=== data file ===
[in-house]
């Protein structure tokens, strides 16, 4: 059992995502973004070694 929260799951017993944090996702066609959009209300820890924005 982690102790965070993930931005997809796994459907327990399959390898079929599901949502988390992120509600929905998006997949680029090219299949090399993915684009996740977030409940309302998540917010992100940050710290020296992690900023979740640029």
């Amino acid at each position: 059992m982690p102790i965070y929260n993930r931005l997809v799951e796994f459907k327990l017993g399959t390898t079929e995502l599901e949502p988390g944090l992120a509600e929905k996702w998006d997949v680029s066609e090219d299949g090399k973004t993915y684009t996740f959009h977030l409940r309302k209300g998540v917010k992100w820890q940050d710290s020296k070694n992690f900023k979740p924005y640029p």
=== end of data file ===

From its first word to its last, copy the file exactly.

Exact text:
[in-house]
């Protein structure tokens, strides 16, 4: 059992995502973004070694 929260799951017993944090996702066609959009209300820890924005 982690102790965070993930931005997809796994459907327990399959390898079929599901949502988390992120509600929905998006997949680029090219299949090399993915684009996740977030409940309302998540917010992100940050710290020296992690900023979740640029």
């Amino acid at each position: 059992m982690p102790i965070y929260n993930r931005l997809v799951e796994f459907k327990l017993g399959t390898t079929e995502l599901e949502p988390g944090l992120a509600e929905k996702w998006d997949v680029s066609e090219d299949g090399k973004t993915y684009t996740f959009h977030l409940r309302k209300g998540v917010k992100w820890q940050d710290s020296k070694n992690f900023k979740p924005y640029p």